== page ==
Kaiser Jr., Walter C. Tough Questions about God and His Actions in the Old Testament (Kregel, 2015), 176 pp.
Christianity's critics are increasingly less likely to offer serious, rational objections to the existence of God or the accuracy of Scripture. Instead they are much more likely to make an emotional appeal, claiming that the God of Scripture is a homophobic/sexist/racist/genocidal tyrant. Frankly, I don't have much patience for that sort of nonsense. If the critics want to make an actual argument, I'm happy to respond, but if all they're capable of doing is pointing and shrieking, I'm not particularly interested in listening.
However, someone has to answer these objections, and in Tough Questions about God and His Actions in the Old Testament (henceforth TQ), author Walt Kaiser attempts to do just that. The book consists of ten chapters, each one answering a common question about the character and/or behavior of the God of the Bible. The book is short (under 200 pages) and well-written. Each chapter also contains discussion questions, making TQ an ideal choice for group study.
Kaiser does an able job responding to these tough questions, though I doubt he'll convince many skeptics (since, as I've already mentioned, I believe these objections often have more to do with feelings than facts). I don't always agree with the approach he takes (I especially disagree with the egalitarianism of chapter 9). Others may not share my disagreements with the author, but for me personally, they are enough to dissuade me from widely recommending the book to other members of my church. However, those interested in apologetics and/or Old Testament studies should find TQ to be a welcome addition to their libraries.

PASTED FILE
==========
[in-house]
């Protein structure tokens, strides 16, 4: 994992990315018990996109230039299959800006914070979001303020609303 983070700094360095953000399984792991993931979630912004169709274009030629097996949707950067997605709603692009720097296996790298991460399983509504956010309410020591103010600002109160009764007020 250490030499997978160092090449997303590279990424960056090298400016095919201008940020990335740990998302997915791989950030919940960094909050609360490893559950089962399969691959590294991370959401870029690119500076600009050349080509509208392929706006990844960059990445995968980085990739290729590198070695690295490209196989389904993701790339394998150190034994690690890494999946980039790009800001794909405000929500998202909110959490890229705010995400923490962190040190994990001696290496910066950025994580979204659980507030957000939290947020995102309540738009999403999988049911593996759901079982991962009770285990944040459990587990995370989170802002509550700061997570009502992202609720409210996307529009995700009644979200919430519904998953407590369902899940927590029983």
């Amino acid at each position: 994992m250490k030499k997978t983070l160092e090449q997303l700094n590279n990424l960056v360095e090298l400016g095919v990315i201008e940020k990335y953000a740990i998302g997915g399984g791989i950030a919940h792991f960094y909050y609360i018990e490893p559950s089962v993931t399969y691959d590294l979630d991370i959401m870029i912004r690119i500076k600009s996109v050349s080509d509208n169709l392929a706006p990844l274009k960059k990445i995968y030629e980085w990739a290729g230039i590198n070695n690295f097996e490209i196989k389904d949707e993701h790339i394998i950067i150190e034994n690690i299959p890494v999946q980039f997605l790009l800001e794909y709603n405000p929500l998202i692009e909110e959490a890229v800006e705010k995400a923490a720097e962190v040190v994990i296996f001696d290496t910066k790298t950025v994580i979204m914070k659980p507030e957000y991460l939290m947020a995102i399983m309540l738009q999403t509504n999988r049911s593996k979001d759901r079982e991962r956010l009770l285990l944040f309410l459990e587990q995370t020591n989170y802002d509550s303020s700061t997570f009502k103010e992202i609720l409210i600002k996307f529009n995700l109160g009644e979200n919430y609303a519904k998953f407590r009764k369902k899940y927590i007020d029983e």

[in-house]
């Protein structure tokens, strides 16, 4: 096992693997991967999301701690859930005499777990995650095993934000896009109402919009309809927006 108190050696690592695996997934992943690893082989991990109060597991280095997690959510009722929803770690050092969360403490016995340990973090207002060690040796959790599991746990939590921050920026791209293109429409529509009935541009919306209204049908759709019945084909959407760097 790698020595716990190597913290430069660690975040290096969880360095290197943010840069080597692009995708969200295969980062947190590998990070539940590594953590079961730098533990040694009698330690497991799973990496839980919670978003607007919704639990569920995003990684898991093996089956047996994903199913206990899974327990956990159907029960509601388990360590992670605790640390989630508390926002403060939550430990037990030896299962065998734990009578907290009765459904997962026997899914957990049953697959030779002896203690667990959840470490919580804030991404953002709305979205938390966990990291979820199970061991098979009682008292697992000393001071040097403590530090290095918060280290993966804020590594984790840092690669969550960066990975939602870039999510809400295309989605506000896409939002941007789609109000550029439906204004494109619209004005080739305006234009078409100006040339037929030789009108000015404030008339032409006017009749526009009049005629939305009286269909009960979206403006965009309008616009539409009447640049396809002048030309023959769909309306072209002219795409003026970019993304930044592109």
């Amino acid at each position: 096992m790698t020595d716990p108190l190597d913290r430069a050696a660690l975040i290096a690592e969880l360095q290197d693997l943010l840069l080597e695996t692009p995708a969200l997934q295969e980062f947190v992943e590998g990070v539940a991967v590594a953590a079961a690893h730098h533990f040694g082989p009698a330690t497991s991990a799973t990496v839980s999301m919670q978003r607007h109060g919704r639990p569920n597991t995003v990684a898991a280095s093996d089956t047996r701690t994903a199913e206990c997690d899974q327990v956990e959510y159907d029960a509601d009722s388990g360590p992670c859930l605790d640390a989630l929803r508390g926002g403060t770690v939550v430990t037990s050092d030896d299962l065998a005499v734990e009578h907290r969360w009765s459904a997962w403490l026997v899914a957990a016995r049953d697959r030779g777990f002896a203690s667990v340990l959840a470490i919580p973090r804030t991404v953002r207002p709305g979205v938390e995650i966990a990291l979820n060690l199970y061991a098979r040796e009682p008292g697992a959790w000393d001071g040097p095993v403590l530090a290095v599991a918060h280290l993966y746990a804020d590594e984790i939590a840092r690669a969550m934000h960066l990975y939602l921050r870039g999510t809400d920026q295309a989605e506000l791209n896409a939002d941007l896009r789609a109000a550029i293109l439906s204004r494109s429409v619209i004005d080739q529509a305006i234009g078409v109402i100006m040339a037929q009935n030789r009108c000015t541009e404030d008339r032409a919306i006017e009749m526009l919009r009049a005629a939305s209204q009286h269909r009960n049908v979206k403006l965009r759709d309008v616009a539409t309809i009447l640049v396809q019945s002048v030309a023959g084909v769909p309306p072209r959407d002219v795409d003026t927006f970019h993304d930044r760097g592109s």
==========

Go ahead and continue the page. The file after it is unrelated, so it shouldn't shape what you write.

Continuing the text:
Recommended, but not without reservations.
I received a free copy of this book from the publisher in exchange for a fair and unbiased review.